“In the morning I walked down the Boulevard to the rue Soufflot for coffee and brioche. It was a fine morning. The horse-chestnut trees in the Luxembourg gardens were in bloom. There was the pleasant early-morning feeling of a hot day. I read the papers with the coffee and then smoked a cigarette. The flower-women were coming up from the market and arranging their daily stock.” – Ernest Hemingway
I was talking books with my roller skating friend, Dee, (I know – isn’t she awesome? She likes books AND roller skating) and I told her about the latest book I quit on. She asked what made me put it down – the characters, the setting, or the plot? Then she said, “Setting is a big deal for me. I don’t want to read a book that’s set in a place I don’t want to be.”
Whoa. That seems so obvious now – when you immerse yourself in a book, you are there, wherever it is set, so why would you voluntarily go someplace you don’t want to be? She dislikes dystopia, “Huh-uh, no end of the world for me, thanks,” and I am right there with her.
After she said that – “I don’t want to read a book that’s set in a place I don’t want to be” – I thought about how many of my book choices have been based on setting. I wanted to go someplace cold, so I grabbed The Tricking of Freya, set in Iceland. I wanted the jungle, so I read Ann Patchett’s State of Wonder. I wanted the South, so I read The Color Purple. Likewise, many of my favorite books become beloved because they transport me to a place I want to be – the red earth of Georgia in Gone With the Wind, among fragrant blooms in The Language of Flowers, by an Alpine stream so cold you can chill wine in it in summer in The Sun Also Rises.
Have I ever quit on a book based on its setting, though? Not that I can recall. But that’s probably because I never started it. I often won’t pick a book up if I’m not interested in the place where the story unfolds. A post-apocalyptic future. Space. Even though dystopia is a hugely popular, and I have read a few dystopian novels that I very much enjoyed (Ready Player One, The Forever War, The Hunger Games, The Giver), it takes a lot of convincing to make me give them a try. I don’t like bleakness and destruction and all that. That being said, dystopian fiction makes me think about things I wouldn’t otherwise think of, about our future instead of our past. What will rise out of our destruction? Are my friends who are preparing for the zombie apocalypse – stockpiling antibiotics, amassing survival gear – maybe onto something? I wrote several pages in my journal about memories and dreams, and gathering wisdom from them, after I read The Giver. After The Age of Miracles, I spent days thinking about the ripple effect, how changes in our solar system – in the case of Miracles, a lengthening of the day to 50, 60 hours – would have tremendous implications for our survival, from something as seemingly mundane as school and work schedules to issues as large as world food supplies.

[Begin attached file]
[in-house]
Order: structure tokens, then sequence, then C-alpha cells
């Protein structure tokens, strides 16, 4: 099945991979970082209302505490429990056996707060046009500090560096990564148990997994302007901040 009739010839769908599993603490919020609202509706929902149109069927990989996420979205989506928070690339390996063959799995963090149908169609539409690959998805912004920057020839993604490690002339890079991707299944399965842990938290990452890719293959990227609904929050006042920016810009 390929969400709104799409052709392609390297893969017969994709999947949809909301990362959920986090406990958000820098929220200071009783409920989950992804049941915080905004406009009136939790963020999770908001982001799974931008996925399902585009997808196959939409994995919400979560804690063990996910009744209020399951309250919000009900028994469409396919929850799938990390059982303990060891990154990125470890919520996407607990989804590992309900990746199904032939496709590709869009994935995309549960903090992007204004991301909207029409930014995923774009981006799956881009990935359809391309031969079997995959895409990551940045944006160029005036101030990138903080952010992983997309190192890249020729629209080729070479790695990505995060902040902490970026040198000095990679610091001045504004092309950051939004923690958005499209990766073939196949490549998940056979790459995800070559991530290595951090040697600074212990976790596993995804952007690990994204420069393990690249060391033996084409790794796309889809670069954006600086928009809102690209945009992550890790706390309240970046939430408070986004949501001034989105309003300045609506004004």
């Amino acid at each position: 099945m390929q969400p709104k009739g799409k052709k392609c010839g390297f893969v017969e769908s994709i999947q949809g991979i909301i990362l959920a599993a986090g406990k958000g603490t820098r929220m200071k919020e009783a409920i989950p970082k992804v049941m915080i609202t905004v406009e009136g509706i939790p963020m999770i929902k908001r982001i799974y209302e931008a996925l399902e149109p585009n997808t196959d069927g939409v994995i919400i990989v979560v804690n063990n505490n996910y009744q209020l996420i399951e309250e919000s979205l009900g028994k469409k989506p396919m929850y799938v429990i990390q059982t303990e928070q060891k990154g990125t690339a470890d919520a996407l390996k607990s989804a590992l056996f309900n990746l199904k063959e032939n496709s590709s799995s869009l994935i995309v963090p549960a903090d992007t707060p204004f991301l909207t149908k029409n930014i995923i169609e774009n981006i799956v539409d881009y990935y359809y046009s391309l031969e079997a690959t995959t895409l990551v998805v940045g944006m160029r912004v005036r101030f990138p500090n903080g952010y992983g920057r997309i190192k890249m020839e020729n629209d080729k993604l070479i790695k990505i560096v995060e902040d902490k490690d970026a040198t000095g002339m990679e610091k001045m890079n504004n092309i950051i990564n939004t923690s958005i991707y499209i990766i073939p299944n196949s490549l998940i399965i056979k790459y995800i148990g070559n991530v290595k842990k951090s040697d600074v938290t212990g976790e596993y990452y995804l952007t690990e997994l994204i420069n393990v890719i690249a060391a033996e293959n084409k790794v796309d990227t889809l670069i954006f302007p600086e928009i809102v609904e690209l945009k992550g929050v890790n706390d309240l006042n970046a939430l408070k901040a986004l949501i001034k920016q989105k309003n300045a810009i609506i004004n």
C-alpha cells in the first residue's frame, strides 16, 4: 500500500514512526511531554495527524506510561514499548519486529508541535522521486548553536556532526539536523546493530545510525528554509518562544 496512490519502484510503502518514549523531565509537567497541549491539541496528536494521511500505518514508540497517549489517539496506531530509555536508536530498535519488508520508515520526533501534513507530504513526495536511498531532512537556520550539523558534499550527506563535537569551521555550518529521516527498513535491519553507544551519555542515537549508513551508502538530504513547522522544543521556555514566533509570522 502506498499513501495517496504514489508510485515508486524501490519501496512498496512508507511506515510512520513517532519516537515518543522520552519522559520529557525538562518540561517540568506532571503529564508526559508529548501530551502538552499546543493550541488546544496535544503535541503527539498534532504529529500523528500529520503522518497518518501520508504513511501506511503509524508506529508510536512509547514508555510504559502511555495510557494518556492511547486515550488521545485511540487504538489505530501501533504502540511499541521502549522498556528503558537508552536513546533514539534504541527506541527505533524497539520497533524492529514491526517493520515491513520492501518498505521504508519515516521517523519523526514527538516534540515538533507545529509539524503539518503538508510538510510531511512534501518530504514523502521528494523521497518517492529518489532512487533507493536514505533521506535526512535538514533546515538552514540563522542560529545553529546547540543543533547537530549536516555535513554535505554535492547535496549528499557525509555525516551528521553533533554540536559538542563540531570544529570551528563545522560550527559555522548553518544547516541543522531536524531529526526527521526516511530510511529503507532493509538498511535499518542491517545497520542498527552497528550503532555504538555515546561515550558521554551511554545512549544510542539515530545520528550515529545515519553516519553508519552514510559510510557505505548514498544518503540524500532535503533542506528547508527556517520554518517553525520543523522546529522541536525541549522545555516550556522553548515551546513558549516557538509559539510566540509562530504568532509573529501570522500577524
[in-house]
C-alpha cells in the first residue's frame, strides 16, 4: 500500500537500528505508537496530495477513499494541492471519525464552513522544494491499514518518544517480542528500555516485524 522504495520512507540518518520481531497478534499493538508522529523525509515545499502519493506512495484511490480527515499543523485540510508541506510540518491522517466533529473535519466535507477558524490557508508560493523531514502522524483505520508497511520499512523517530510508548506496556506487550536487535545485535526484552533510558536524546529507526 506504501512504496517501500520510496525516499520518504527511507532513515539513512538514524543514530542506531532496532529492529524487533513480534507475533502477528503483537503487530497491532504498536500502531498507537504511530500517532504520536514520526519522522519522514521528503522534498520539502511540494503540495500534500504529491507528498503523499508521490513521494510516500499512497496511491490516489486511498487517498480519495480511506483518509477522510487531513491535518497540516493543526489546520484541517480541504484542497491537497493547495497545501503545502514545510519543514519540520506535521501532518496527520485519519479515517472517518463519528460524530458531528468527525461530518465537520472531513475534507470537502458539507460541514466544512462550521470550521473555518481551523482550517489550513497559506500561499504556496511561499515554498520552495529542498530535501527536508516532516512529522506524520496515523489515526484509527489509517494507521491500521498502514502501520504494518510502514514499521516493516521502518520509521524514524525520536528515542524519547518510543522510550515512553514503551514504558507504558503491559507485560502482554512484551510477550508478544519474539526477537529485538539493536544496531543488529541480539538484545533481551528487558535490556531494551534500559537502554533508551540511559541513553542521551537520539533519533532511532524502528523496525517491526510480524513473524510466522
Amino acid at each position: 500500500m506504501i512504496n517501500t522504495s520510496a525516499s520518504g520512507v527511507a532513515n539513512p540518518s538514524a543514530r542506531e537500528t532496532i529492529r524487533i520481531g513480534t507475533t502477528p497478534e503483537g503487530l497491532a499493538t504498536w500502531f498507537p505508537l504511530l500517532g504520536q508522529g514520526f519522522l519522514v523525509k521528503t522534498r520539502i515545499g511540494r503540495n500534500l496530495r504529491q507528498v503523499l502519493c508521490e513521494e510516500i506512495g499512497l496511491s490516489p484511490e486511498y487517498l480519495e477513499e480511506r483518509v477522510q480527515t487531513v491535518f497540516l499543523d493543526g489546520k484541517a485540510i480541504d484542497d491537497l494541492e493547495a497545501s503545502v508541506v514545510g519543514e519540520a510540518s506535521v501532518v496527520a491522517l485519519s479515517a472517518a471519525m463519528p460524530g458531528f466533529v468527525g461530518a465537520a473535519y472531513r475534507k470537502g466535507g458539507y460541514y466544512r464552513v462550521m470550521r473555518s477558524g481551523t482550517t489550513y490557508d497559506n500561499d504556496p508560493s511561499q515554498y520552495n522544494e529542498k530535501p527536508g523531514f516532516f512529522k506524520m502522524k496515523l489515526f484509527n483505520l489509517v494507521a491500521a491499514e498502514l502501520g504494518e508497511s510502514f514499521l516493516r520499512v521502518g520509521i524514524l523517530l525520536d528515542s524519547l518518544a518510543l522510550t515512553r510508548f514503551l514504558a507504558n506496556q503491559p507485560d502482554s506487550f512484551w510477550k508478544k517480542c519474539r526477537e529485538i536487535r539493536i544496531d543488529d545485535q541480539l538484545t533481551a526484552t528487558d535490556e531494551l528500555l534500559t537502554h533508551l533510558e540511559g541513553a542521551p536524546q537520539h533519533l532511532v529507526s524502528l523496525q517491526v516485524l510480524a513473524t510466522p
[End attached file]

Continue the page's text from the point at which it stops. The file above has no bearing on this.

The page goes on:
But still, despite all that learning and thinking, when I read I like to curl up in bed and immerse myself in a setting I want to experience – Newfoundland winters, or summer in Appalachia. If I can’t travel to Paris, or feel what life was like for a pioneer on the prairie, I want to read a gifted writer’s rendering of the scenery, the culture, domestic life, the storms. I want to feel snowflakes on my skin, or smell rain on warm wheat, or hear the clink of cups at an outdoor cafe.
In other words, like Dee, I want to read a book that takes me to a place I want to be.
What about you? Does setting play into the reading material you choose?
*Originally published September 1, 2013 on my Butterfly Mind blog, this essay opened my eyes to my love of setting. Though I did not realize it at the time, I think Andrea Reads America was conceived in the writing of this post.
4 thoughts on “Dystopia – to go or not to go?”
Yes, I agree with you. The setting is a reason for me to read a book. The vastness of Russia interests me, so I read Russian books, the bigger the better (I love *War and Peace*). Certain time periods are fascinating to me, such as late 19th and early 20th centuries. And I have a strange draw toward books about boarding schools. I’ve never been in a boarding school, and I don’t think I’d have liked to live at a boarding school, but they fascinate me none-the-less. One of my favorites is *A Separate Peace* by John Knowles.
I have never read any of the Russian greats, and I’ve been feeling their pull lately. I keep hearing about the passion and emotion and the depth of understanding about the human condition. You’ve given me yet another push in that direction. Though I might need to start with something more approachable than War and Peace. Any suggestions? Also, I love boarding school books too, though I’ve never been to boarding school. Maybe that’s why we like them? I remember A Separate Peace from high school – and ooh, it’s set in New Hampshire. I’m adding that to my title spreadsheet – maybe I’ll revisit that book when I get to NH. Thanks Amy!
Tolstoy’s short novel, Family Happiness, is very good and much less intimidating than War and Peace.
I’ve been reading some of John Knowles’ lesser-known books. I recently read *Peace Breaks Out,* which takes place in the same school as *A Separate Peace,* except it takes place after WWII.
I enjoy reading your commentaries on each state’s books!